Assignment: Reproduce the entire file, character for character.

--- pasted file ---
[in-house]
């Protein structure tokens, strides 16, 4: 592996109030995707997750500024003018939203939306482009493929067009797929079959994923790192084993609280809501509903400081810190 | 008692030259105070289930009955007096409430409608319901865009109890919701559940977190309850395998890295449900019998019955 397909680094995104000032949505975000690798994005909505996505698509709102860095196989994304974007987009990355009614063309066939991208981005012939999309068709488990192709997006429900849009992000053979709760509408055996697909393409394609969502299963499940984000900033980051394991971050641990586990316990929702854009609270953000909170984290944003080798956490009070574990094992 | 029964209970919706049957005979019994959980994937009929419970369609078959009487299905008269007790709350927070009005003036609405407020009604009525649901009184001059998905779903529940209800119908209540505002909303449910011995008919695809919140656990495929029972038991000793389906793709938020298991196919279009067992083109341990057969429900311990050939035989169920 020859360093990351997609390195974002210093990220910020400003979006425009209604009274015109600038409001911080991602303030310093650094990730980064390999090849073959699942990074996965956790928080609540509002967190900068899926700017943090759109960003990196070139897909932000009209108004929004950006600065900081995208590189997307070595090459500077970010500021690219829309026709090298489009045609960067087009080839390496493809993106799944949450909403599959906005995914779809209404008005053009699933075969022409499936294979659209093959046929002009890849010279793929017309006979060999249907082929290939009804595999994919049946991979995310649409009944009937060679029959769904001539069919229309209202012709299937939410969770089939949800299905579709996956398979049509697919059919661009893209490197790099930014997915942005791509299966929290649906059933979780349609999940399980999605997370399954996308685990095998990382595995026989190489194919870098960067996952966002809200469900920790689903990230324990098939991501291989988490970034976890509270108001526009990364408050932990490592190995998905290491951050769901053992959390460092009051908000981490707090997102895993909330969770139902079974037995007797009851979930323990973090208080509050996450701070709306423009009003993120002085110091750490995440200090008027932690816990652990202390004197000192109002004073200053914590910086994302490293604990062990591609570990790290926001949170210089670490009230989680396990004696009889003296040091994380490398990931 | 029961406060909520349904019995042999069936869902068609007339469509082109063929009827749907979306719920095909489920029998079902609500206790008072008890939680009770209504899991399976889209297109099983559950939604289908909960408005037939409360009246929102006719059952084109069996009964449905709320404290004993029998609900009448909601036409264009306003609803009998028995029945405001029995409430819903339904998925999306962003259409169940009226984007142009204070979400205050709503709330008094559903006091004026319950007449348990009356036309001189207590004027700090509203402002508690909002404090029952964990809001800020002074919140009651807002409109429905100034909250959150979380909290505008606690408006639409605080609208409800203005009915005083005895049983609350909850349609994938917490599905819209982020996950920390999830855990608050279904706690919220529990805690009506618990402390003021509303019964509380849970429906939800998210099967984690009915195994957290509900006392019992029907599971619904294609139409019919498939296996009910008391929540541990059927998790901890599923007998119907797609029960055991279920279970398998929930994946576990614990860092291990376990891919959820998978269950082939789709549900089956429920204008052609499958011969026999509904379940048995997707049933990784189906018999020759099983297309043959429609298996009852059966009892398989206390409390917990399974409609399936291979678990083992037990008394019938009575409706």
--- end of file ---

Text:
[in-house]
């Protein structure tokens, strides 16, 4: 592996109030995707997750500024003018939203939306482009493929067009797929079959994923790192084993609280809501509903400081810190 | 008692030259105070289930009955007096409430409608319901865009109890919701559940977190309850395998890295449900019998019955 397909680094995104000032949505975000690798994005909505996505698509709102860095196989994304974007987009990355009614063309066939991208981005012939999309068709488990192709997006429900849009992000053979709760509408055996697909393409394609969502299963499940984000900033980051394991971050641990586990316990929702854009609270953000909170984290944003080798956490009070574990094992 | 029964209970919706049957005979019994959980994937009929419970369609078959009487299905008269007790709350927070009005003036609405407020009604009525649901009184001059998905779903529940209800119908209540505002909303449910011995008919695809919140656990495929029972038991000793389906793709938020298991196919279009067992083109341990057969429900311990050939035989169920 020859360093990351997609390195974002210093990220910020400003979006425009209604009274015109600038409001911080991602303030310093650094990730980064390999090849073959699942990074996965956790928080609540509002967190900068899926700017943090759109960003990196070139897909932000009209108004929004950006600065900081995208590189997307070595090459500077970010500021690219829309026709090298489009045609960067087009080839390496493809993106799944949450909403599959906005995914779809209404008005053009699933075969022409499936294979659209093959046929002009890849010279793929017309006979060999249907082929290939009804595999994919049946991979995310649409009944009937060679029959769904001539069919229309209202012709299937939410969770089939949800299905579709996956398979049509697919059919661009893209490197790099930014997915942005791509299966929290649906059933979780349609999940399980999605997370399954996308685990095998990382595995026989190489194919870098960067996952966002809200469900920790689903990230324990098939991501291989988490970034976890509270108001526009990364408050932990490592190995998905290491951050769901053992959390460092009051908000981490707090997102895993909330969770139902079974037995007797009851979930323990973090208080509050996450701070709306423009009003993120002085110091750490995440200090008027932690816990652990202390004197000192109002004073200053914590910086994302490293604990062990591609570990790290926001949170210089670490009230989680396990004696009889003296040091994380490398990931 | 029961406060909520349904019995042999069936869902068609007339469509082109063929009827749907979306719920095909489920029998079902609500206790008072008890939680009770209504899991399976889209297109099983559950939604289908909960408005037939409360009246929102006719059952084109069996009964449905709320404290004993029998609900009448909601036409264009306003609803009998028995029945405001029995409430819903339904998925999306962003259409169940009226984007142009204070979400205050709503709330008094559903006091004026319950007449348990009356036309001189207590004027700090509203402002508690909002404090029952964990809001800020002074919140009651807002409109429905100034909250959150979380909290505008606690408006639409605080609208409800203005009915005083005895049983609350909850349609994938917490599905819209982020996950920390999830855990608050279904706690919220529990805690009506618990402390003021509303019964509380849970429906939800998210099967984690009915195994957290509900006392019992029907599971619904294609139409019919498939296996009910008391929540541990059927998790901890599923007998119907797609029960055991279920279970398998929930994946576990614990860092291990376990891919959820998978269950082939789709549900089956429920204008052609499958011969026999509904379940048995997707049933990784189906018999020759099983297309043959429609298996009852059966009892398989206390409390917990399974409609399936291979678990083992037990008394019938009575409706």